Electoral Uncertainty and the Volatility of International Capital Flows
I study a small open economy in which elections affect and are affected by capital inflows. Two candidates, one favoring workers and another favoring entrepreneurs, run for office; the winner chooses taxes, which affect investment returns. A pro labor victory results in a "sudden stop" in investment and capital flows, reflecting a time inconsistency problem. The pro business candidate is free from time inconsistency but becomes less attractive to voters if the foreign debt is larger. Hence electoral outcomes depends on the size of the debt, which itself depends on expectations about the election. The model's politico economic equilibria has several implications. Politico economic links exacerbate the responses of financial variables to exogenous shocks. Self fulfilling equilibria may exist. Policies that alleviate the pro labor candidate's commitment problem contribute to financial stability but also, and perhaps more surprisingly, to the chances of a pro labor victory in the elections. A redistribution of wealth has ambiguous although predictable effects on politico economic outcomes.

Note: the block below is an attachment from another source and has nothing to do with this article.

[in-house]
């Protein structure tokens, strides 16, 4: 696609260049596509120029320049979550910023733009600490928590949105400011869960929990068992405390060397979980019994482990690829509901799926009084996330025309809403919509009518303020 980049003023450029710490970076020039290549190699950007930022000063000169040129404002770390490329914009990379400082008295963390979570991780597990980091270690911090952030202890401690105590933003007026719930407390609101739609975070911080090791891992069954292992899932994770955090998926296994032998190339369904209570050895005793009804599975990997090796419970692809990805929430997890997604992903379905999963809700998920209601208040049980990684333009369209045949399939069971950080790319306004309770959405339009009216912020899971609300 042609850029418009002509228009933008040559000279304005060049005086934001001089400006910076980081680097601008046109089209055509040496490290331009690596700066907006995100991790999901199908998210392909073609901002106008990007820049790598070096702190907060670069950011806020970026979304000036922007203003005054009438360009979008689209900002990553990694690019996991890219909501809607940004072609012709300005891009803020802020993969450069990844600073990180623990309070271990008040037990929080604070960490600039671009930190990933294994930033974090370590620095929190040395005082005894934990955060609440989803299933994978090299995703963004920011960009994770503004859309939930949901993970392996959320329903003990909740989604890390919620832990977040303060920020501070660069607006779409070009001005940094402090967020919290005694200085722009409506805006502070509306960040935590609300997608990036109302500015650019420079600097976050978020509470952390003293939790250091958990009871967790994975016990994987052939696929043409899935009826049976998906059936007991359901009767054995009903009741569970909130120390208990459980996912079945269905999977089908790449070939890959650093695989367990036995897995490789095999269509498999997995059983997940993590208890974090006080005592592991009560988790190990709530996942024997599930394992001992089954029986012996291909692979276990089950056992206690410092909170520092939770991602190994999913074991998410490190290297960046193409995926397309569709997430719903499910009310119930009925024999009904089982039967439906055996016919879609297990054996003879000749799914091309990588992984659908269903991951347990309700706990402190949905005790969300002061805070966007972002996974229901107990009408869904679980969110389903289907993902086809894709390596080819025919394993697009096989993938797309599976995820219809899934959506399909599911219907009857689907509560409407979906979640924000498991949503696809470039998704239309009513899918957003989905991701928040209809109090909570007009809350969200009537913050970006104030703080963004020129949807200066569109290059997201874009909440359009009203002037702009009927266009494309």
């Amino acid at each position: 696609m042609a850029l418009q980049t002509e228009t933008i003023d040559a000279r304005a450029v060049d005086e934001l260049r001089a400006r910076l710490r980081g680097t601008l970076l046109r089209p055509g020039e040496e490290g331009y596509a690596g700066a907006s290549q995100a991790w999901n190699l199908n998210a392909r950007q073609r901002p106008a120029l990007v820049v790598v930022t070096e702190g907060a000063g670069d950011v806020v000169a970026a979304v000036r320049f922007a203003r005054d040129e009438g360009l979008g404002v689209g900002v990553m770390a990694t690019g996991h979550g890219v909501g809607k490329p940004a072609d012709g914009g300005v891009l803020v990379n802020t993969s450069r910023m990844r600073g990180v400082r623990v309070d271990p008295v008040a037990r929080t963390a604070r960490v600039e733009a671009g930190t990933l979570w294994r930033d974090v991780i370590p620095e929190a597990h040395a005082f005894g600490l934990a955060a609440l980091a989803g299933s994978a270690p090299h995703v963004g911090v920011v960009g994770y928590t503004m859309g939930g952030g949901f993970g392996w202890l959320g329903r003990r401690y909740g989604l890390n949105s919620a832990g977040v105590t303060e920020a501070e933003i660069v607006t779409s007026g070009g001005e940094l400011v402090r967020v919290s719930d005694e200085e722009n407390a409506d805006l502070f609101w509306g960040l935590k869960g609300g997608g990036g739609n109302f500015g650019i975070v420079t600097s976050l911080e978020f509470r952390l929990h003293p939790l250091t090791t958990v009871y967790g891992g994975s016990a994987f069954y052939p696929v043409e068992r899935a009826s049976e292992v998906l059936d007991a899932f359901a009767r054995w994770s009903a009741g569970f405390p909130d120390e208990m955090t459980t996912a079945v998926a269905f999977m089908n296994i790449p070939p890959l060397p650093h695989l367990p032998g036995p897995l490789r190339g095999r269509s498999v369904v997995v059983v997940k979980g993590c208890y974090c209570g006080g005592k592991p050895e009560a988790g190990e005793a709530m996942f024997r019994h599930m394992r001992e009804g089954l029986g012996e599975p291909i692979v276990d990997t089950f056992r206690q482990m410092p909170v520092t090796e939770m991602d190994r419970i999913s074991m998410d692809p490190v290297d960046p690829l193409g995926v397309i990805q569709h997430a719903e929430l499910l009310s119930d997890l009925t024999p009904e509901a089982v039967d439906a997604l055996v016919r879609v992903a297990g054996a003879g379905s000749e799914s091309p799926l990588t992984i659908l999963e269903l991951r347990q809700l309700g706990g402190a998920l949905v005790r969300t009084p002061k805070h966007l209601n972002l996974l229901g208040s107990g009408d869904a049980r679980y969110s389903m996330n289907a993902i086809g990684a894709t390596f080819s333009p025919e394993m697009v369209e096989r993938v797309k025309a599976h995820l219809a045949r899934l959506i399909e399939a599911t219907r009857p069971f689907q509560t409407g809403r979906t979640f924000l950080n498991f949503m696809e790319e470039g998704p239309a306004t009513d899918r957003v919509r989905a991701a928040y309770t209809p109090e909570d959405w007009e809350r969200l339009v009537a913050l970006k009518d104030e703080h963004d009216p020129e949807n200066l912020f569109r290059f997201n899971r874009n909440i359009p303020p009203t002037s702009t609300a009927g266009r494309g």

This is a revised and extended version of a paper with the same title. I did much of the work for this version as a Peter Kenen IES Fellow at Princeton, whose hospitality and generosity is hereby acknowledged with thanks. I am also indebted to Luis Oganes, Nouriel Roubini, Alfredo Thorne, and Andrés Velasco for useful discussions, and to participants of seminars at Pompeu Fabra, Cornell, Columbia, Duke, Princeton, Yale, the Atlanta Fed, the NY Fed, and the LACEA meetings for comments and suggestions. Of course, the views, errors, and shortcomings here are my sole responsibility.